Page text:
By UKF Team
Soy Bean has always been a golden grain. A grain that has been involved in trade wars between the United States and China during the Trump administration. It is a grain that experts say is slowly eliminating the Amazon forest in Brazil because more land is needed to produce the golden grain and, the world cannot get enough of it. In short, soybean is the protein fountain of the world.
The United Kenya Farmer’s team attended a governance conference on soybean value chain analysis which was held today at the Bungoma Anglican Church thanks to 2SCALE and ADS-W. The main agenda of this quarterly conference was, “Reflecting on the soybean commercialization project milestones and brainstorming on the next step.” Experts from 2SCALE, ADS-W, Syngenta Foundation Kenya, Equity Bank, Hand in Hand East Africa, a major agro-dealer in the county and extension officers from Bungoma County were on hand to lend farmers better tips for soybean growing, harvesting, value addition and post-harvest management. Traceability and seed multiplication, markets as well as how to run farming as a business, were also other key vital issues that were discussed extensively.
2SCALE and ADS-W, in collaboration with farmers in western Kenya counties including Bungoma, are in the second phase of assisting Kenyan businesses in obtaining high-quality soybean produce for manufacture. The second phase, which began in 2019, is set to conclude in mid-2024. Apart from partnering with ADS-W, 2SCALE’s projects are implemented by three additional organisations: IFDC, SNV, and bopinc. This programme is funded by the Dutch government, and its major goal is to guarantee that low-income persons (individuals at the base of the pyramid) in urban areas have access to inexpensive nutritional food. 2SCALE has been operating in over 10 countries in Africa for the past 10 years.
According to Mr Eric Kataka of 2SCALE, his organisation collaborates with farmers in farming regions by forming agribusiness cluster groups of 30 member growers. 2SCALE intervenes in collaboration with KEPHIS and KALRO to ensure that the farmers plant quality seeds acceptable to various markets. 2SCALE does not buy the produce from farmers but rather links the farmers with off-takers like Equatorial Nut Processor for the production of bop products. 2SCALE also promotes value addition at the cottage level by strengthening MSMEs.
Apart from that, his organization works with the likes of Mr Sammy of Sitabicha Producer Marketing CBO from Kabuchai to multiply their seeds. This means that a farmer like Mr Sammy gets good seeds from 2SCALE and grows the grains to be used later as seeds. Syngenta Foundation is also playing a key role in helping farmers get good soya bean seeds. According to Mr Dan Simotwo, a researcher from Syngenta Foundation Bungoma and Busia branch, their main aim is to try different varieties of seeds and come up with seeds that suit local soils and weather conditions. He also help farmers access quality and certified seed but at their own cost.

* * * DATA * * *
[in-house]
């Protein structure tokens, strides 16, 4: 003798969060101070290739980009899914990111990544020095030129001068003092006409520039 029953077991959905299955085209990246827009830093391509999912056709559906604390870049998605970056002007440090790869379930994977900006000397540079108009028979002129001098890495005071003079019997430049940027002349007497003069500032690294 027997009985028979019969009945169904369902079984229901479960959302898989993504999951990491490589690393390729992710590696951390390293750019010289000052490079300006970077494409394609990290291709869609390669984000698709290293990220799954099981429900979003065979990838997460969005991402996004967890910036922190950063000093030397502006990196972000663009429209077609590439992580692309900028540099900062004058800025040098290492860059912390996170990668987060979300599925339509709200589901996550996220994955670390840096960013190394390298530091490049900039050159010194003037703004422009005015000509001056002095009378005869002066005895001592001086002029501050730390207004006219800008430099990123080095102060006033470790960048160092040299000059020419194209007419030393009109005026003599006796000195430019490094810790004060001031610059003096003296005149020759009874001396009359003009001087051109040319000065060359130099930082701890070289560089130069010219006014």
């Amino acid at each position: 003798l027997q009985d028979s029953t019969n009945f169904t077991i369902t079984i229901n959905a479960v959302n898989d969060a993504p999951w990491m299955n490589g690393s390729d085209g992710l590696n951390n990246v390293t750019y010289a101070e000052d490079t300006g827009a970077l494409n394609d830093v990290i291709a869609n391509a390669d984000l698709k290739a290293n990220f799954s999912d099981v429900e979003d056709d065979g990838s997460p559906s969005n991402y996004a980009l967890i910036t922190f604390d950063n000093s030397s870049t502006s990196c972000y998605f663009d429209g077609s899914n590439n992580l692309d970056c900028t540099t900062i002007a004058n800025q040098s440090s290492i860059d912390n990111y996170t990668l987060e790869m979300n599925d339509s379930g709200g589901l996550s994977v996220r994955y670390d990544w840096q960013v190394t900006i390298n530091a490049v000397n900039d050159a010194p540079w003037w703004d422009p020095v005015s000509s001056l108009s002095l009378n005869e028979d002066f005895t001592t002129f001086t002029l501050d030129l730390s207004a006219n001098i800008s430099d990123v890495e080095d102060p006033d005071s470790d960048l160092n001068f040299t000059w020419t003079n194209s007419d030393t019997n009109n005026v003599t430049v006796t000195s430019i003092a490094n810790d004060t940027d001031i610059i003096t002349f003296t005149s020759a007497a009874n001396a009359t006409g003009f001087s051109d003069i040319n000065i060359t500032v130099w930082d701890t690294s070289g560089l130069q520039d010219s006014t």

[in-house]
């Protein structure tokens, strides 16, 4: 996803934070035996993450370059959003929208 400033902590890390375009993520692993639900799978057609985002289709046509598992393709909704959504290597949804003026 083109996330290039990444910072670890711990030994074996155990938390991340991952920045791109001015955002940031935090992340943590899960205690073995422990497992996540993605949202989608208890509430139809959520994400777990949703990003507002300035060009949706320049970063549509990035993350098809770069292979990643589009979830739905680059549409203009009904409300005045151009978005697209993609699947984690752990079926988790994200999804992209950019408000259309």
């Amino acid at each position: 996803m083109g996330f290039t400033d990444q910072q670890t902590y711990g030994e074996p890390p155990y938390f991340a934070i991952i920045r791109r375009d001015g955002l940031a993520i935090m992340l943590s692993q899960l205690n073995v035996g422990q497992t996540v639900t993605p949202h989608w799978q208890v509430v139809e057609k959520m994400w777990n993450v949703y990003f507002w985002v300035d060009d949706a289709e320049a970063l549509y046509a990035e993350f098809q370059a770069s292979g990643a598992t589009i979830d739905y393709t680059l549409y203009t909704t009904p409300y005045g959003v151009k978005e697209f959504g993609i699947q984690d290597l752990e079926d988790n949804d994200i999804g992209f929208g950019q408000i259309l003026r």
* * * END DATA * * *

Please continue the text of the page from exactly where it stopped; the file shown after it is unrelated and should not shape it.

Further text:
The key pointers for the farmers in the seminar were from Mr Patrick Boro, Country team leader of 2SCALE Kenya. Mr Boro pointed out:
- The need for ownership of the project by farmers
- Long-term farming mentality
- The need for good seed traceability and preservation
- Agribusiness development and growth
- Regulation of land subdivision
Farmers were also well represented in the seminar, with one Mrs Josephine, who is a local soybean value addition champion leading the charge. We also had Mr John Nyanja a CBO patron from Bumula County present in the meeting. Thank Mr Nyanja and John Ashitiva from ADS-W United Kenya Farmers was able to be invited to the seminar as an active stakeholders in soybean production in the country. Hand in Hand East Africa was represented by Mr Peti Brian who emphasized good money management skills by the farmer in order to reap big in their farming journey. This was further asserted by Mr Wanyonyi from Equity Bank. My Wanyonyi claimed that farmers in Kenya are among the biggest loan defaulters. He further said that his bank is willing to lend to farmers to boost their production, but there is a need for them to take farming more seriously. Farmers present also raised issues that limit them from flourishing, some of the issues raised were:
- Climate change
- Financial constraints
- Soya bean pricing
- Minimal value-addition practices in the region
Extensive commercial soya bean farming in western Kenya can only be harnessed through contract group farming. This is because land subdivision has been on the rise. It is becoming very hard to find farmers growing on more than 3 acres of land in counties like Bungoma, Busia and even Kakamega. Population pressure is also playing a role with more people in need of space to put up houses, hence competing with crop production. However, as drought continues to wreak havoc on one-half of the Kenyan territory, Western Kenya remains green with rains that are enough to sustain crop production. It is then the duty of the region to feed the rest of the country. Our company together with other key stakeholders invests in our farmers to produce commercially to ensure food security all over the country. It may seem like a small step, but it sure will go a long way.